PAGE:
The world is worried about the progress of the Philippine government’s compliance on human rights. This, despite President Gloria Macapagal-Arroyo’s offer to raise P25 million as reward for witnesses to testify in order to solve the 1,013 cases of extrajudicial killings under her administration.
BY RITCHE T. SALGADO
HUMAN RIGHTS WATCH
CEBU CITY– The world is worried about the progress of the Philippine government’s compliance on human rights, this, despite President Gloria Macapagal-Arroyo’s offer to raise P25 million $529,100 at the May 9, 2009 exchange rate of $1=P47.25) as reward for witnesses to testify in order to solve the 1,013 cases of extrajudicial killings under her administration.
Dr. Gary W. King, a founding member of Amnesty International (AI) in Minneapolis and Saint Paul, Minnesota, said in an interview with Bulatlat, that with the government’s record of “protecting” potential witnesses it would be unlikely for people to come forward.
King cited the case of Siche Bustamante-Gandinao, 59, who, in 2007 was gunned down after testifying before United Nations Special Rapporteur on Extrajudicial, Summary or Arbitrary Executions Phillip Alston on the killing of her father-in-law, Dalmacio Gandinao, a former coordinator of Bayan Muna (People First). Bustamante-Gandinao, ironically, took over her late father-in-law’s responsibility in Bayan Muna when she was shot.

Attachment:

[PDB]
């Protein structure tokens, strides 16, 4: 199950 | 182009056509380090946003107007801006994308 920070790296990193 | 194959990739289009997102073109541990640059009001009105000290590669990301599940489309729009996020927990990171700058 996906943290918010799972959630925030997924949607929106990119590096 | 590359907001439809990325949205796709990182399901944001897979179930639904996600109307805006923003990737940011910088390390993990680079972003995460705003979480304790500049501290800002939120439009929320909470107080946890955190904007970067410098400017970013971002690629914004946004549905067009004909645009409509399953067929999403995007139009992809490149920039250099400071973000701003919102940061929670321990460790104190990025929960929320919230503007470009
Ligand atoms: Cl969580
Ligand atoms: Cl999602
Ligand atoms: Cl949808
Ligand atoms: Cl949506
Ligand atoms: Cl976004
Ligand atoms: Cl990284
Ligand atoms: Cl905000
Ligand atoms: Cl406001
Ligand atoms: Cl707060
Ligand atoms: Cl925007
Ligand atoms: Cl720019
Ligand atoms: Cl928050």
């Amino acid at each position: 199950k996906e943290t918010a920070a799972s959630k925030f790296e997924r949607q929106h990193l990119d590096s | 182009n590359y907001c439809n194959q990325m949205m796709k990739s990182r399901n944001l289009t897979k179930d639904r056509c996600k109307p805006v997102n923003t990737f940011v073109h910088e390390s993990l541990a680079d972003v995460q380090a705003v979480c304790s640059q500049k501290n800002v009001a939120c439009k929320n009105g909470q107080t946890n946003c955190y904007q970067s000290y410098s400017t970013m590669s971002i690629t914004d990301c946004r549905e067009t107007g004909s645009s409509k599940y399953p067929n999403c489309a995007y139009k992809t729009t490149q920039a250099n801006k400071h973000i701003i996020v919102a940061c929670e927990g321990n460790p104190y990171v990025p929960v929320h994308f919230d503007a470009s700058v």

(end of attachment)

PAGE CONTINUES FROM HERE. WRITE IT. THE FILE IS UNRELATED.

King, who has been studying the spate of human rights abuses in the Philippines since the early 1980s, said that the international community is angry that instead of condemning the epidemic of human rights abuses in the country, the Arroyo administration is instead showing signs that it is condoning these.
King expressed his dismay on the government’s inaction on the findings and recommendations of several international human rights missions including that of Professor Alston’s, asking for the government to work to achieve convictions “in a significant number of extrajudicial executions.”
“What really concerns us is not only the lack of investigation but that fact that infamous people like (Major) General Jovito Palparan would get promoted, would get medals, and now he has even made it into your government as a partylist congressman,” King lamented.
“Nowhere does there seem to be a chance to bring into light of day some of his acts of gross human rights violations,” he said.
King said that reports by AI, Human Rights Watch, and other independent groups have underlined that wherever Palparan was assigned, cases of extrajudicial killings are bound to rise. “All of these people are saying, ‘Where is the investigation of Jovito Palparan?’” King said.
“We are not happy at all with this treatment by the government. He should be investigated potentially for gross human rights violations,” King added.